It's Surprisingly Easy to Get a Fake Study Published in an Academic Journal

Sting operations of fake studies getting published in academic journals points to serious flaws in academic publishing at large: Journals are too eager to publish surprising studies, and the rigor of peer review is faltering.

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From January to August of last year, John Bohannon submitted an academic study to 304 peer-reviewed scientific journals. All of the them were open access journals, a newer breed of digital-only academic publications that are free for readers but often charge researchers to publish. Bohannon’s study concerned a molecule, extracted from a lichen, that appeared to show promise as a treatment for cancer. It was accepted for publication by 157 of the journals—slightly over half.

There was only one problem. Bohannon isn’t a scientist; he’s a journalist. And he completely made up the study.

Actually he did more than that. He deliberately inserted unscientific material to test whether or not it would be caught by the journals’ peer reviewers. The “cure for cancer” proposition of the study, for instance, should have seriously raised some eyebrows, though in 157 cases, it did not. A bit subtler, though as much a red flag for scientists, was Bohannon’s claim that the lichen-based molecule could be used as a treatment for humans, though it hadn’t gone through a clinical trial. This, too, was missed by half of the journals. What little feedback Bohannon did receive had more to do with the formatting of his manuscript than the content itself.

Bohannon’s sting operation was not the first of its kind. There are many more examples of fake studies getting published in academic journals. Taken together, they point to serious flaws in academic publishing at large: Journals are too eager to publish surprising studies, and the rigor of peer review is faltering.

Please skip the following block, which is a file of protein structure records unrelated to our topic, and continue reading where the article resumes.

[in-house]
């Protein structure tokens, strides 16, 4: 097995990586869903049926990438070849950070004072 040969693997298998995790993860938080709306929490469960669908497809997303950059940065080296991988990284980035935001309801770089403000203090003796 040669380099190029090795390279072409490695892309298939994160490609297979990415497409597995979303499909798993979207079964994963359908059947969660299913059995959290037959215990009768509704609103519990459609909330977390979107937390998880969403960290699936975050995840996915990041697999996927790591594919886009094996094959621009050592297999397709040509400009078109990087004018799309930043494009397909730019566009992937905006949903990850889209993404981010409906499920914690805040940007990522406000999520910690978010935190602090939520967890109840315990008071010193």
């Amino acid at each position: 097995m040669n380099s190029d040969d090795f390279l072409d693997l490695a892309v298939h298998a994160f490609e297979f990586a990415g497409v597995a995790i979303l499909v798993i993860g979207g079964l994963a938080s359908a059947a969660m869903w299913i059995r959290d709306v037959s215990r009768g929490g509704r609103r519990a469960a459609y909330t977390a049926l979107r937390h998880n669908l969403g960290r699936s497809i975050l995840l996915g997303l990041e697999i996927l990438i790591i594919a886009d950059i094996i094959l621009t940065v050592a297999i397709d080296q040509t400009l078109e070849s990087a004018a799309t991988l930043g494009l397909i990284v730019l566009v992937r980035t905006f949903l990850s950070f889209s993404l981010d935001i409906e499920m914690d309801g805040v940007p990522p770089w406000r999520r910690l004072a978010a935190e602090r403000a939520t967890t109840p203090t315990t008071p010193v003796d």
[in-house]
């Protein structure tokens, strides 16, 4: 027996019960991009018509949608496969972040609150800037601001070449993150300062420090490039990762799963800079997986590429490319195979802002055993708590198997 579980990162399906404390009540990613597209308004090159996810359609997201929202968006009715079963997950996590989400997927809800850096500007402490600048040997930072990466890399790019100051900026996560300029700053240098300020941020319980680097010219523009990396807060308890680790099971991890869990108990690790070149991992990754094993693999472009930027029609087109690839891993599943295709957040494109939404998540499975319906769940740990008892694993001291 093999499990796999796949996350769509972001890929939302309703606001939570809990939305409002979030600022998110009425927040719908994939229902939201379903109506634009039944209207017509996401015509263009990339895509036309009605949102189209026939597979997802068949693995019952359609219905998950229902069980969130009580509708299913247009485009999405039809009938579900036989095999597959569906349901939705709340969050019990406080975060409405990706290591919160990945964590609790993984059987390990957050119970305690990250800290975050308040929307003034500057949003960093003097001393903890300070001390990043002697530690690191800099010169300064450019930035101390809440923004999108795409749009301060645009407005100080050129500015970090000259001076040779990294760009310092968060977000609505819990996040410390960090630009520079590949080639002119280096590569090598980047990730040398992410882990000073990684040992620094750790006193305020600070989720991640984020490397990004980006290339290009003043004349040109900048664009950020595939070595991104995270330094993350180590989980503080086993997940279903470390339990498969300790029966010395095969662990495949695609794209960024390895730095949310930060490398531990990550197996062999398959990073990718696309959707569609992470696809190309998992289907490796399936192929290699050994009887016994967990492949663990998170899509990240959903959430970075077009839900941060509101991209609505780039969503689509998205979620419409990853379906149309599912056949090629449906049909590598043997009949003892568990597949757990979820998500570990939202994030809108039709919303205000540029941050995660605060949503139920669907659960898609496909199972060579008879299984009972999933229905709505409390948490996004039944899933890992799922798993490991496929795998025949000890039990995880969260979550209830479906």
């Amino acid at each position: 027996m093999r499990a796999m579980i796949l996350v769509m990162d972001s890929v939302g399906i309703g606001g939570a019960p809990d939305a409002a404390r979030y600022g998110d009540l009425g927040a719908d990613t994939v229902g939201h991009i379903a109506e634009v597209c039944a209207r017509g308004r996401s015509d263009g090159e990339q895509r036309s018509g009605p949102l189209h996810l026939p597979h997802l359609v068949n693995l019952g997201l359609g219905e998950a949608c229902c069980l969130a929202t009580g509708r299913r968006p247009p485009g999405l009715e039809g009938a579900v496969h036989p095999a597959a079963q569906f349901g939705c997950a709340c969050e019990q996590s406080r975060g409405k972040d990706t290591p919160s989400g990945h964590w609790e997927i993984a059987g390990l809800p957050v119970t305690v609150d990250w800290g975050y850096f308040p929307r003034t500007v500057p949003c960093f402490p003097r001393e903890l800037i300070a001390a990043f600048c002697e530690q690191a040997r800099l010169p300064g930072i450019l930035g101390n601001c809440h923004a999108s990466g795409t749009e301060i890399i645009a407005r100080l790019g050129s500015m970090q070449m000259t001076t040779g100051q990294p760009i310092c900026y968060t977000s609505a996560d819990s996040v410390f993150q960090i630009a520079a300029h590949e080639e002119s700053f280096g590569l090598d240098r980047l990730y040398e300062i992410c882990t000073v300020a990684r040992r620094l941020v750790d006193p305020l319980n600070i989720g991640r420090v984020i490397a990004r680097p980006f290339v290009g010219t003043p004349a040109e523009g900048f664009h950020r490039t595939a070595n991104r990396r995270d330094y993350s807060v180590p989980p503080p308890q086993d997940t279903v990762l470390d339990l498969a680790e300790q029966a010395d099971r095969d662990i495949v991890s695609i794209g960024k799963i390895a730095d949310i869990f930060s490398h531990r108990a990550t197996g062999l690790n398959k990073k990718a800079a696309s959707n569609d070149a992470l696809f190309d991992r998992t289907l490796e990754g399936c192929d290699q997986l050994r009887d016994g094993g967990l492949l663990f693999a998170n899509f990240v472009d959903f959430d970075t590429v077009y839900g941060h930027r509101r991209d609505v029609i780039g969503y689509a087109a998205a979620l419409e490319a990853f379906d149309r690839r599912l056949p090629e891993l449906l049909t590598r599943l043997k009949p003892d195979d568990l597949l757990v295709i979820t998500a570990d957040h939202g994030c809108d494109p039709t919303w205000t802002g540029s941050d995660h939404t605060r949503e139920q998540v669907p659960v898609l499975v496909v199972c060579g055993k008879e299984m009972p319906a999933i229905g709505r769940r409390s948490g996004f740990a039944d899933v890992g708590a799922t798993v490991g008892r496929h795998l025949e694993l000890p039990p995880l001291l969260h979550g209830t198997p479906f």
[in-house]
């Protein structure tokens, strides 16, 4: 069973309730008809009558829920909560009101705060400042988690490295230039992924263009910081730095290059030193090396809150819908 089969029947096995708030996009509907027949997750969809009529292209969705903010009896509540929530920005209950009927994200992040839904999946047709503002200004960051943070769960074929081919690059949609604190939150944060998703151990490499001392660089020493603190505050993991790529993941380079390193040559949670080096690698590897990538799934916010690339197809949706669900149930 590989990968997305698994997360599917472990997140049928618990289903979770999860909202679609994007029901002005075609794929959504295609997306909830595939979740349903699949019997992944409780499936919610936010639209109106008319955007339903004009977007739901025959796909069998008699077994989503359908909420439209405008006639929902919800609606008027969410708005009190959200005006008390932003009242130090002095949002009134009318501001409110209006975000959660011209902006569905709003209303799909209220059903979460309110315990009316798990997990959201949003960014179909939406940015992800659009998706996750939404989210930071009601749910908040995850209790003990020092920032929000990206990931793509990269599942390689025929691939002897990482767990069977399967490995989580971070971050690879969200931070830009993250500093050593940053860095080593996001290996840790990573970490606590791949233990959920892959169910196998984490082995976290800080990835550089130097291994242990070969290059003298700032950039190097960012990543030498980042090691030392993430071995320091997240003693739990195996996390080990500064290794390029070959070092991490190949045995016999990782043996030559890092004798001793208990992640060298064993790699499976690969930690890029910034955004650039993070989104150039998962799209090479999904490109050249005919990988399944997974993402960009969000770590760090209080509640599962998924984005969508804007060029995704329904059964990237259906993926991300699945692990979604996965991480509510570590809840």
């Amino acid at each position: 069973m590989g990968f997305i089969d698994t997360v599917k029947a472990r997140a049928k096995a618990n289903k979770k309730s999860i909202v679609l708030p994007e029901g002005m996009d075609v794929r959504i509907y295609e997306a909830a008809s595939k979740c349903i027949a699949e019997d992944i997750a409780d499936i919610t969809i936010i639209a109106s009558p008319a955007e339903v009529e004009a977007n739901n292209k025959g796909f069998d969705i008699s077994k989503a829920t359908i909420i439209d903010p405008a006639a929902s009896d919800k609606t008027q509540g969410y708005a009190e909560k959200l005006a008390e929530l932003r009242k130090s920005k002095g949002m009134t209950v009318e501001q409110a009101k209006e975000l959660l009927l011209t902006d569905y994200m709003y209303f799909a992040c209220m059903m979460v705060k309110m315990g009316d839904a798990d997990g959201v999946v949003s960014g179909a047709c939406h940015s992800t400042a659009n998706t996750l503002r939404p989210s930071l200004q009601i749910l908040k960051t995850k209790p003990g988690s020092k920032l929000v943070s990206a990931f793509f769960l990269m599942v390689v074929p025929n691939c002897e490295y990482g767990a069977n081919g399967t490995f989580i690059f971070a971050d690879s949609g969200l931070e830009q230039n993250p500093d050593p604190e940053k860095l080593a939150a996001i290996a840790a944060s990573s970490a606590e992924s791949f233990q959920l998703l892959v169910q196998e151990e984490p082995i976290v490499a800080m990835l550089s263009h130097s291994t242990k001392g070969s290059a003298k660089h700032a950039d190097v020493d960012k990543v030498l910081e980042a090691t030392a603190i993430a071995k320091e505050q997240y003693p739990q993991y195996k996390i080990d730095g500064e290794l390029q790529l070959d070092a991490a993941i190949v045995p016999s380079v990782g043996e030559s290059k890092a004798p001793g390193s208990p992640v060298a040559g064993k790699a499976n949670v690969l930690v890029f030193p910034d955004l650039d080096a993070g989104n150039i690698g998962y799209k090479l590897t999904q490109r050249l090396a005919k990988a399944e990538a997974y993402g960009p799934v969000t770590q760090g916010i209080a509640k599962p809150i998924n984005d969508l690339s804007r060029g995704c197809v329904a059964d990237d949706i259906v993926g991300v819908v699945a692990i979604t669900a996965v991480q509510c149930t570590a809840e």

Though Bohannon (or his editors at Science, the preeminent American scientific journal where he published the details of his hijinx) blamed open access journals, fake (or at least extremely dubious) studies have also been published in traditional, subscription-based journals.

STING! Transgressing the Boundaries: Towards a Transformative Hermeneutics of Quantum Gravity

In 1996, the mathematician Alan Sokal famously published a piece of utter nonsense in the peer-reviewed, postmodern studies journal Social Text. His attack was focused more on the humanities than academic publishing overall, but it still makes peer review look pretty weak. Here’s an excerpt:

But deep conceptual shifts within twentieth-century science have undermined this Cartesian-Newtonian metaphysics; revisionist studies in the history and philosophy of science have cast further doubt on its credibility; and, most recently, feminist and poststructuralist critiques have demystified the substantive content of mainstream Western scientific practice, revealing the ideology of domination concealed behind the façade of “objectivity.”

STING! Independent, Negative, Canonically Turing Arrows of Equations and Problems in Applied Formal PDE

In 2012, the mathematician Marcie Rathke created a study using a tool called Mathgen, which randomly generates math research papers (all of which are complete hogwash). It was accepted for publishing by the open access journal Advances in Pure Mathematics. The study was never published, though, because the journal wanted to charge a $500 fee.

DUBIOUS STUDY! A Bacterium That Can Grow by Using Arsenic Instead of Phosphorus

In 2011, the journal Science came under fire for publishing a study that, though it wasn’t a sting, offered a conclusion so dramatic that it could have been. The claim was that a bacterium was discovered that could use arsenic in its DNA instead of phosphorus, a radical shift in biologists’ notion of the very building blocks of life. The paper made it through three peer reviewers, all of whom were uncommonly lenient given how revolutionary its claim was, an investigation would later reveal.

This article is from the archive of our partner The Wire.